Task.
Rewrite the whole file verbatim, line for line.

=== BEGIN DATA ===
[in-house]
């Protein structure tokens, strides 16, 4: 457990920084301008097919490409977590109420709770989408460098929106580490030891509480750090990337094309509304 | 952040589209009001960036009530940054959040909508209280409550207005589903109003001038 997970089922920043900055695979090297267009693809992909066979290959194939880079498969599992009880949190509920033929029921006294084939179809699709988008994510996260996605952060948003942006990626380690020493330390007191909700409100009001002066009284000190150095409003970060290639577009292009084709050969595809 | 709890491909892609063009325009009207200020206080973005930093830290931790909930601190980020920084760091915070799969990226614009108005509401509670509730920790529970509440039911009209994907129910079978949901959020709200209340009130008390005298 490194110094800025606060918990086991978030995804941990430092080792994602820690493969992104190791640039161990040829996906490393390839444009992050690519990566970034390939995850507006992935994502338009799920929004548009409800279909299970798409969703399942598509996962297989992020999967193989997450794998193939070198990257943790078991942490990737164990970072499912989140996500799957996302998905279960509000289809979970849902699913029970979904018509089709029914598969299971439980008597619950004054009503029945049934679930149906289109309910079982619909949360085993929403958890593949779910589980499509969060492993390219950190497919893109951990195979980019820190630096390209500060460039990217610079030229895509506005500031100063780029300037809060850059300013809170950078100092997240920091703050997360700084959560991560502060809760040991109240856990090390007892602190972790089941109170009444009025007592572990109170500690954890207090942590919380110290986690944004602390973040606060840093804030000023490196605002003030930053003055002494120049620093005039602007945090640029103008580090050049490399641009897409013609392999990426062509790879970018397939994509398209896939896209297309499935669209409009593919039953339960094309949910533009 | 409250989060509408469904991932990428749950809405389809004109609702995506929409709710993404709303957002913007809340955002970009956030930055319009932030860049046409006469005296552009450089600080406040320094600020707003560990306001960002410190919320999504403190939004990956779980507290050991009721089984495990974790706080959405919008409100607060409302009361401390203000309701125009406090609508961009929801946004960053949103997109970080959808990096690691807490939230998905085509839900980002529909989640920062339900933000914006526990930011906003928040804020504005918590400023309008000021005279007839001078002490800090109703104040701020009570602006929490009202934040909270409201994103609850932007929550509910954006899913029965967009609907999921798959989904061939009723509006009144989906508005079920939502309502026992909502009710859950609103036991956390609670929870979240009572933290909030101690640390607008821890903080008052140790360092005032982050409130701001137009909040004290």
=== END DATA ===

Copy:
[in-house]
């Protein structure tokens, strides 16, 4: 457990920084301008097919490409977590109420709770989408460098929106580490030891509480750090990337094309509304 | 952040589209009001960036009530940054959040909508209280409550207005589903109003001038 997970089922920043900055695979090297267009693809992909066979290959194939880079498969599992009880949190509920033929029921006294084939179809699709988008994510996260996605952060948003942006990626380690020493330390007191909700409100009001002066009284000190150095409003970060290639577009292009084709050969595809 | 709890491909892609063009325009009207200020206080973005930093830290931790909930601190980020920084760091915070799969990226614009108005509401509670509730920790529970509440039911009209994907129910079978949901959020709200209340009130008390005298 490194110094800025606060918990086991978030995804941990430092080792994602820690493969992104190791640039161990040829996906490393390839444009992050690519990566970034390939995850507006992935994502338009799920929004548009409800279909299970798409969703399942598509996962297989992020999967193989997450794998193939070198990257943790078991942490990737164990970072499912989140996500799957996302998905279960509000289809979970849902699913029970979904018509089709029914598969299971439980008597619950004054009503029945049934679930149906289109309910079982619909949360085993929403958890593949779910589980499509969060492993390219950190497919893109951990195979980019820190630096390209500060460039990217610079030229895509506005500031100063780029300037809060850059300013809170950078100092997240920091703050997360700084959560991560502060809760040991109240856990090390007892602190972790089941109170009444009025007592572990109170500690954890207090942590919380110290986690944004602390973040606060840093804030000023490196605002003030930053003055002494120049620093005039602007945090640029103008580090050049490399641009897409013609392999990426062509790879970018397939994509398209896939896209297309499935669209409009593919039953339960094309949910533009 | 409250989060509408469904991932990428749950809405389809004109609702995506929409709710993404709303957002913007809340955002970009956030930055319009932030860049046409006469005296552009450089600080406040320094600020707003560990306001960002410190919320999504403190939004990956779980507290050991009721089984495990974790706080959405919008409100607060409302009361401390203000309701125009406090609508961009929801946004960053949103997109970080959808990096690691807490939230998905085509839900980002529909989640920062339900933000914006526990930011906003928040804020504005918590400023309008000021005279007839001078002490800090109703104040701020009570602006929490009202934040909270409201994103609850932007929550509910954006899913029965967009609907999921798959989904061939009723509006009144989906508005079920939502309502026992909502009710859950609103036991956390609670929870979240009572933290909030101690640390607008821890903080008052140790360092005032982050409130701001137009909040004290």